Note that Jesus doesn’t address Peter’s sense of his own sinfulness. He moves on to something more important. Jesus doesn’t leave Peter hanging; uncertain of where he stands. Jesus reassures Peter with these words of comfort and calling: “Do not be afraid; from now on you will be catching men” (Luke 5:10). “Do not be afraid” – those words were not just for Peter, but are for each and every one of us today. We are afraid of so many things in life – fear of change, fear of the future, fear of being alone. We can be paralyzed by that fear if we allow this to take over our lives. Jesus calls us to something far better. By his life and ministry, by his death and resurrection, Jesus has purchased the full and free forgiveness of all our sins, and in so doing, Jesus has opened a new door for Peter and for us. Jesus says to each one of us today: “Do not be afraid.” Jesus moves us from wallowing in our own sinfulness, our own fear, to serve a greater purpose. He calls us to become fishers of men and of women, of youth and children. Jesus calls us to become fishers of all people. This doesn’t mean that you have to go half-way around the world to a different culture and people to do this. Jesus calls us to be his witnesses in everyday life where we already are. Jesus calls us to be his everyday missionaries in all the places where he has called us to be.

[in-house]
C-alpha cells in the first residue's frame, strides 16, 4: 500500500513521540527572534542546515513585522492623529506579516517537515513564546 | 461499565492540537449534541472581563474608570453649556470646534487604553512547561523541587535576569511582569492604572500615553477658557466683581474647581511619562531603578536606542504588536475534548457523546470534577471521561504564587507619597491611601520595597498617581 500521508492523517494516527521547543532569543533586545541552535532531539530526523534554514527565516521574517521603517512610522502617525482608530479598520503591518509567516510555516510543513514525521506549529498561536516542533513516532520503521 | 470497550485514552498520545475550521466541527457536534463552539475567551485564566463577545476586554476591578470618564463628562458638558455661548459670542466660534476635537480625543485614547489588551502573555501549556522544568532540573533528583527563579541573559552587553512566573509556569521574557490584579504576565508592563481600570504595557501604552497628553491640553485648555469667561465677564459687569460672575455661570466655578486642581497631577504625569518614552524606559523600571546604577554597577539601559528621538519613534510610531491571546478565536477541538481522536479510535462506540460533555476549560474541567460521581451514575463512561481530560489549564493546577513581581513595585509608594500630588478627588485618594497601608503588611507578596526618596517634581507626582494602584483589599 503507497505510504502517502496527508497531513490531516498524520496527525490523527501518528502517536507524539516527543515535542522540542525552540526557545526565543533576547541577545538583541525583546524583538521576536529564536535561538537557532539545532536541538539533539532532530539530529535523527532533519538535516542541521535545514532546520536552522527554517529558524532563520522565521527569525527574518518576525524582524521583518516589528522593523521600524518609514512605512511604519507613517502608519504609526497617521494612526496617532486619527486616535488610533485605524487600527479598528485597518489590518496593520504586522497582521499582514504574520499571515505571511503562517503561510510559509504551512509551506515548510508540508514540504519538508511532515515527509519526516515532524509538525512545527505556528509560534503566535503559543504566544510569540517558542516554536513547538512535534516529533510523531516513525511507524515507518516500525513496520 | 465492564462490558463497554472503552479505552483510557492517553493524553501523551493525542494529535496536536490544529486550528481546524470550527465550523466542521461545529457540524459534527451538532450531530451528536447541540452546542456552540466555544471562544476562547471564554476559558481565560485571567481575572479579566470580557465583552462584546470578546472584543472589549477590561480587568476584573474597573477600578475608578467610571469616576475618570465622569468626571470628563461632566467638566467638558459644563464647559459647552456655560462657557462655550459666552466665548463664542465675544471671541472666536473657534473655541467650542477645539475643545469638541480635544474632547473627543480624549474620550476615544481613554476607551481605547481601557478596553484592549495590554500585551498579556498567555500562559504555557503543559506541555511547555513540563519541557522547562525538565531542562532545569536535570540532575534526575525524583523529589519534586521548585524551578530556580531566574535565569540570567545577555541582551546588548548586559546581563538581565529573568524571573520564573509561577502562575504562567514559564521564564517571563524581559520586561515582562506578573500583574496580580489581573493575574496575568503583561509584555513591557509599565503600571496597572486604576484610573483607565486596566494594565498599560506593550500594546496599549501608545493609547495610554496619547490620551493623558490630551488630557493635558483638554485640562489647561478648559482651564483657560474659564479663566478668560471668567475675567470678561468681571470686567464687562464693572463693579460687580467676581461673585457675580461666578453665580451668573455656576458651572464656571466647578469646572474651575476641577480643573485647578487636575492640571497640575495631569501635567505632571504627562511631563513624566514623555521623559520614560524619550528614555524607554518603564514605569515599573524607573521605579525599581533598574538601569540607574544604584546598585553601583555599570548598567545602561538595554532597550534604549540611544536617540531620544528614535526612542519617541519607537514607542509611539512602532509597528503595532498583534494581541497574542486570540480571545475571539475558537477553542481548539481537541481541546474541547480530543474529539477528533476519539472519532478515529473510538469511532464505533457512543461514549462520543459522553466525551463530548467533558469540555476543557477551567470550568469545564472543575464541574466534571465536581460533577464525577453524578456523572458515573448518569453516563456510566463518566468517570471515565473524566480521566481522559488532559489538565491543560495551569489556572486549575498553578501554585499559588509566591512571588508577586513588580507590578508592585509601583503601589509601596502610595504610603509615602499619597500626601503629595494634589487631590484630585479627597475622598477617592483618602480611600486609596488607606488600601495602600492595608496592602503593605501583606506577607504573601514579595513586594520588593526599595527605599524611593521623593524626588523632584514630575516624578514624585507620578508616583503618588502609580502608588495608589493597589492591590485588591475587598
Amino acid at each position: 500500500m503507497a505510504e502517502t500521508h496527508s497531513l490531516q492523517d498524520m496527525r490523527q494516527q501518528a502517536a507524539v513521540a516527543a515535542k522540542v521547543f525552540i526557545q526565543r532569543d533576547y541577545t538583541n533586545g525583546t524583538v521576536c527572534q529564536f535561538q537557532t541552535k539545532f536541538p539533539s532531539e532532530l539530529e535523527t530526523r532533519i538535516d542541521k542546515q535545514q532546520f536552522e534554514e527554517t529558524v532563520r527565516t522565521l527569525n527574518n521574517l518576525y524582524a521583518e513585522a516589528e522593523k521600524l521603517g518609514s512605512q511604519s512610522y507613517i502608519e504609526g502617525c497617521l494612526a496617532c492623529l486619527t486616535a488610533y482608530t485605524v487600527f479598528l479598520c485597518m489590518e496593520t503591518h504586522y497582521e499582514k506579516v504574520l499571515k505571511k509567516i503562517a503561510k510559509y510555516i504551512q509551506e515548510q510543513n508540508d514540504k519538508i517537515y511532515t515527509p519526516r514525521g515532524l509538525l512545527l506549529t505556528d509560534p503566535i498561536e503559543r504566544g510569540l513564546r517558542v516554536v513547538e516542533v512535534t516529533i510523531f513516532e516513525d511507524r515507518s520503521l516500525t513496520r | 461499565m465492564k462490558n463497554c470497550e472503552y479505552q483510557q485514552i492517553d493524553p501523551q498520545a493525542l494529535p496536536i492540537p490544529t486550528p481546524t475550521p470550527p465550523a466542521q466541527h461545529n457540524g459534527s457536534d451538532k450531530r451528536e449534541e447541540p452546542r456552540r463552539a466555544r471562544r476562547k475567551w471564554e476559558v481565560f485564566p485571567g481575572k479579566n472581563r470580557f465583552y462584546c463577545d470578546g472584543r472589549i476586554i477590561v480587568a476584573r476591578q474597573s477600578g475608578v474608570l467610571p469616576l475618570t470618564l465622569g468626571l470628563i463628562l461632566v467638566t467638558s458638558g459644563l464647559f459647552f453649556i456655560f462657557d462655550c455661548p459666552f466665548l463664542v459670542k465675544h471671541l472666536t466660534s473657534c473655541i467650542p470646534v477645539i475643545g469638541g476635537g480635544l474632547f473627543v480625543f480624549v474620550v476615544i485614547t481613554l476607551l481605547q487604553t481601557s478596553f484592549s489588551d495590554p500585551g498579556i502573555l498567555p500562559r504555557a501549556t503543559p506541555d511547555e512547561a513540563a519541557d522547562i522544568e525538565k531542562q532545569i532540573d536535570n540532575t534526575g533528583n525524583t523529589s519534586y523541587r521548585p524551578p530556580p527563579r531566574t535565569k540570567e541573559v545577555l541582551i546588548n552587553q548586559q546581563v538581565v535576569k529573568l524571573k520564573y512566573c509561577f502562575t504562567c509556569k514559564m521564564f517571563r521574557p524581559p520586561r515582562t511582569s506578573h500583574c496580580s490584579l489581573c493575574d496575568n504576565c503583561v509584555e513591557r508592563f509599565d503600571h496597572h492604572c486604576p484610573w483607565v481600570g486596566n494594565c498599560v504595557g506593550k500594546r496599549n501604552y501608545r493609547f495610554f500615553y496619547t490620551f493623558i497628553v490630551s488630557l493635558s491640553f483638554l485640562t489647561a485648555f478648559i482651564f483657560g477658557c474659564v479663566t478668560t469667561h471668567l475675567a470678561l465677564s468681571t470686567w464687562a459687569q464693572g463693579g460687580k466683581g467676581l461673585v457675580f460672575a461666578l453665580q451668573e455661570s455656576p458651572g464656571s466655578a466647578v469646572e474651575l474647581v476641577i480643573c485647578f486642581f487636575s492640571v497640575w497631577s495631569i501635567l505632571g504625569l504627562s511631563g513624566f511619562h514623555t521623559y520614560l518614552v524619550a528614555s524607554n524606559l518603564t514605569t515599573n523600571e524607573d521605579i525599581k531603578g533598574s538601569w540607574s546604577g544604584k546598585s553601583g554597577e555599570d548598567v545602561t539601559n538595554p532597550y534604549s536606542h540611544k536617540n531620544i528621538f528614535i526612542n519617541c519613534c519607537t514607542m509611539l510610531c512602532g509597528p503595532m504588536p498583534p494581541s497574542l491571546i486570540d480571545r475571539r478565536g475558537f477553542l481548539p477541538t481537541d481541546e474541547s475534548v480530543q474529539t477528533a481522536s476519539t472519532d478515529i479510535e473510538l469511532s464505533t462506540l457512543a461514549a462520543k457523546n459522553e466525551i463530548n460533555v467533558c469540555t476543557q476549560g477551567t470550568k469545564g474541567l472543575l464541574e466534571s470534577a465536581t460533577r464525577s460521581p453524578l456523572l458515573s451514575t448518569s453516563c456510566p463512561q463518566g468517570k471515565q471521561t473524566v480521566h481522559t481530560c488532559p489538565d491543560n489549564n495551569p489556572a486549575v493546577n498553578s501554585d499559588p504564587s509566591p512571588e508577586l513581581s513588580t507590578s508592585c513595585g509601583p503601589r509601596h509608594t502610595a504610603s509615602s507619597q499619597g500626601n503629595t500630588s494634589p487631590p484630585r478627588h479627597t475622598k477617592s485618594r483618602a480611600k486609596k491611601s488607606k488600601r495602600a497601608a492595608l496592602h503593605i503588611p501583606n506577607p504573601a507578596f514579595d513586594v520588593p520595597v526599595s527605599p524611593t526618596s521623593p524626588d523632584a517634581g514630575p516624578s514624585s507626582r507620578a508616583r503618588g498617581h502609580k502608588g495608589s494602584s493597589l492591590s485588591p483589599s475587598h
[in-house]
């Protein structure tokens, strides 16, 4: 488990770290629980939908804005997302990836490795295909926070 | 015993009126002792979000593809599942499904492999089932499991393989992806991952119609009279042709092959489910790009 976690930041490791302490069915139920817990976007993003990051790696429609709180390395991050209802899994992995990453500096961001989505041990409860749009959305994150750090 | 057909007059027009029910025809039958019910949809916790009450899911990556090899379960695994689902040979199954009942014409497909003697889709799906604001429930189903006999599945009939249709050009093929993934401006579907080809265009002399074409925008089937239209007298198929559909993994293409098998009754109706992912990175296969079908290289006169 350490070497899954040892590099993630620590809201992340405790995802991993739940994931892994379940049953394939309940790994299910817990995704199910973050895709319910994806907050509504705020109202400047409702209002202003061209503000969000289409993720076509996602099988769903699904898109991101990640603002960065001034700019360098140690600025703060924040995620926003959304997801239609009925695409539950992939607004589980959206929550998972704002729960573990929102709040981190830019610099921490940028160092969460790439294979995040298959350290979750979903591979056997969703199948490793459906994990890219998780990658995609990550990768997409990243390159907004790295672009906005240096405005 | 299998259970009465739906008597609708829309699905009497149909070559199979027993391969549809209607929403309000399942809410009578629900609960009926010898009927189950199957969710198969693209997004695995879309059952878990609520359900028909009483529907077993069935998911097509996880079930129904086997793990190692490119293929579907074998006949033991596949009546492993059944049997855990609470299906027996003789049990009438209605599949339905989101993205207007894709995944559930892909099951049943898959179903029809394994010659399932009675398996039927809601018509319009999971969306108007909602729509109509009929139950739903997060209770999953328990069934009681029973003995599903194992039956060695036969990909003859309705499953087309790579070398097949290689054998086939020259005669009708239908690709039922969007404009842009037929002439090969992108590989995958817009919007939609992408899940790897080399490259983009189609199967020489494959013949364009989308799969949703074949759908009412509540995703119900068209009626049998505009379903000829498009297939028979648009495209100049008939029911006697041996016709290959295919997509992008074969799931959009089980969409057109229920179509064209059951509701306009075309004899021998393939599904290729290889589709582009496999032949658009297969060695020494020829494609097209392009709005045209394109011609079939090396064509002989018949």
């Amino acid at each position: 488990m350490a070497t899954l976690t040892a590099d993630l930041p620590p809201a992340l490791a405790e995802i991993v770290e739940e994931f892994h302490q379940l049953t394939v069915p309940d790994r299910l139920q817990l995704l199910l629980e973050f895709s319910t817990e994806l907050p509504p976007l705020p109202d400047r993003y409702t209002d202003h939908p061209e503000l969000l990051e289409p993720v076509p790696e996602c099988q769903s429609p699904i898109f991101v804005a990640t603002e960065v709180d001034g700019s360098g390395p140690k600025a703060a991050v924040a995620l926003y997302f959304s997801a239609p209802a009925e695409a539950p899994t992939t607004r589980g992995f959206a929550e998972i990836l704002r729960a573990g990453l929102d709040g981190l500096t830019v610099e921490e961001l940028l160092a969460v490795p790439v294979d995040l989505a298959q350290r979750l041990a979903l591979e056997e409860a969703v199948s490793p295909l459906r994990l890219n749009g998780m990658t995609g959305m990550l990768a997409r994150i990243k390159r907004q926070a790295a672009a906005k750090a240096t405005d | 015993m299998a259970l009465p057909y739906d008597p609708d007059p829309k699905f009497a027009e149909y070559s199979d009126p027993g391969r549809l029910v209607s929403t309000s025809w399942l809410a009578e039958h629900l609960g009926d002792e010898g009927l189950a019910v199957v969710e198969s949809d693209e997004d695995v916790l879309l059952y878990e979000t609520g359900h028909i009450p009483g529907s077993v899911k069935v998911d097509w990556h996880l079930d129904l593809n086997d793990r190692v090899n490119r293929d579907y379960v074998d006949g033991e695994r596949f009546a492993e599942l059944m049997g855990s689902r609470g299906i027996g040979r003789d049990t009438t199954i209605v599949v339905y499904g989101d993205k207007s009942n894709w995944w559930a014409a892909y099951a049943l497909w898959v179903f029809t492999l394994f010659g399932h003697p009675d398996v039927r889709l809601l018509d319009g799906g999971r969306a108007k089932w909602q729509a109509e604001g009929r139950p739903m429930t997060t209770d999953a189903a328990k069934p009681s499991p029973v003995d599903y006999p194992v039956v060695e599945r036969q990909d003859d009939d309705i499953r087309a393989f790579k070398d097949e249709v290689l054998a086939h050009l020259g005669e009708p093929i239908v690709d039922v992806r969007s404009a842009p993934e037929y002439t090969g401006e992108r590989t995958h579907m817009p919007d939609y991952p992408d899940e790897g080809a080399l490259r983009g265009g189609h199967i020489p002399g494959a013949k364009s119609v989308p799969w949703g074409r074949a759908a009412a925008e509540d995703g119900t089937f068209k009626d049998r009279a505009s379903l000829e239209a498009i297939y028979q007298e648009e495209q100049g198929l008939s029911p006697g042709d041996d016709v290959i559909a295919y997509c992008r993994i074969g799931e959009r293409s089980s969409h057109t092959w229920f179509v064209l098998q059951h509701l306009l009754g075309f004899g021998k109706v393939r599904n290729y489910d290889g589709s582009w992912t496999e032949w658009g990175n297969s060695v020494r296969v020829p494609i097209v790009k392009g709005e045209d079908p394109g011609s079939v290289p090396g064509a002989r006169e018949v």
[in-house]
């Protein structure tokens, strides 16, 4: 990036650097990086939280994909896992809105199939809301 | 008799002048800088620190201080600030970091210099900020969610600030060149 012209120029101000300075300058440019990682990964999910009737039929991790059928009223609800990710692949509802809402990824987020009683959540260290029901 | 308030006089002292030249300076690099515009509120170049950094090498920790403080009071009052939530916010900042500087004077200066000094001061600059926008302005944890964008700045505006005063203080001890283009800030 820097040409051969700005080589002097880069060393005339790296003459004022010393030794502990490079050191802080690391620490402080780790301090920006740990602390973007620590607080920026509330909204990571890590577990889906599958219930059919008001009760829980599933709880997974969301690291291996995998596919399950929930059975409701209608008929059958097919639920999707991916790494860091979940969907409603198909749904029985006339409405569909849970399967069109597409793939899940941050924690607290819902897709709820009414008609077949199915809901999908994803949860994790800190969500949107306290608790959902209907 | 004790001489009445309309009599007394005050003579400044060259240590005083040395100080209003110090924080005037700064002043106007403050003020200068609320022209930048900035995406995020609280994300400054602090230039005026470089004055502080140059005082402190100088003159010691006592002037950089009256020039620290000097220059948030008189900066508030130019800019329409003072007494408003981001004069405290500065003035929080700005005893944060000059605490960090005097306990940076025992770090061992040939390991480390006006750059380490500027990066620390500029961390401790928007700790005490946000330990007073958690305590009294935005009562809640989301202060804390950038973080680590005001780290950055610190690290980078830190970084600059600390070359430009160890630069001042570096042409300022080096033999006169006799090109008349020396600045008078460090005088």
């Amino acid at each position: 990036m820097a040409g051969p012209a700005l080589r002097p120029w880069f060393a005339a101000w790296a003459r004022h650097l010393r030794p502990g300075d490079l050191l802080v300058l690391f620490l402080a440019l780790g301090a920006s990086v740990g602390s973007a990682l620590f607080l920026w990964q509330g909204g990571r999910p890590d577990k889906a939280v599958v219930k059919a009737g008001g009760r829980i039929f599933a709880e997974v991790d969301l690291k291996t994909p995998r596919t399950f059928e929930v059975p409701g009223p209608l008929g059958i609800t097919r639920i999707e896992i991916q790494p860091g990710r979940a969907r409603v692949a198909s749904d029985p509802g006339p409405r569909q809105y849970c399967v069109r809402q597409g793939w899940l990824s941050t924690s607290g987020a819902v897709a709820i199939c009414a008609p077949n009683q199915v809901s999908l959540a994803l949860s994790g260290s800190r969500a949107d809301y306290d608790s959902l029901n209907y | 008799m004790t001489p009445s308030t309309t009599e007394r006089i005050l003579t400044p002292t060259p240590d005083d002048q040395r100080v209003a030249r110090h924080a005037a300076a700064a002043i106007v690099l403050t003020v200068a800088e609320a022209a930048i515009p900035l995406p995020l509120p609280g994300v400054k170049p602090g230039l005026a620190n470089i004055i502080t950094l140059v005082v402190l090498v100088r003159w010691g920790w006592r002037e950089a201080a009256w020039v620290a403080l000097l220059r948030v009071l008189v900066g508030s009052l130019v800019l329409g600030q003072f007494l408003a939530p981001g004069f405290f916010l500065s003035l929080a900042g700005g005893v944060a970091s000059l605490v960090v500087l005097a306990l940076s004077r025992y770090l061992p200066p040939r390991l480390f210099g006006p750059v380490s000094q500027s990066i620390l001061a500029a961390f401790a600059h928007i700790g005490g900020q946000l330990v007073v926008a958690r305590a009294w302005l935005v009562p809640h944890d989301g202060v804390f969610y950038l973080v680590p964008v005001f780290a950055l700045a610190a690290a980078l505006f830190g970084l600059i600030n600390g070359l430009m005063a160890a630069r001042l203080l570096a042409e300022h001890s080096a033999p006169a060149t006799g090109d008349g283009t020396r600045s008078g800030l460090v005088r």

Jesus calls us to put out into the deep in our own lives today. Like Peter, we may have misgivings. We may hesitate to do what Jesus is calling us to do. We may think we know better. The question for us is: will we do what Jesus asks us to do? We can choose to dwell in the land of fear; always wondering “What if?” Or, by the power of the Holy Spirit, we can choose to do what Jesus asks us to do. That, of course, involves risk, and we may be adverse to taking risks. What if this doesn’t work out? What if I’m not prepared for all that’s ahead? What if…? The simple truth is that when Jesus calls us, he also provides what is needed for the way ahead. We are not left alone to fend for ourselves. Jesus himself is with us even to the end of the world (Matthew 28:20).

Perhaps the most amazing thing in this entire account is the response of Simon Peter, James and John: “And when they had brought their boats to land, they left everything and followed him” (Luke 5:11). We may well ask ourselves: could I do that? Would I just leave everything behind and follow Jesus? Discipleship involves following, and that will likely look different in each of our lives as Jesus leads us day by day. This same Jesus who accomplished this miraculous catch of fish on the Sea of Galilee is the same Jesus who loves us and laid down his life on the cross for us. From this relationship of life and love, Jesus calls us to trust that he knows what he’s doing, even if we don’t. And it all begins with that invitation: “Put out into the deep and let down your nets for a catch” (Luke 5:4). Let the fishing begin! Amen.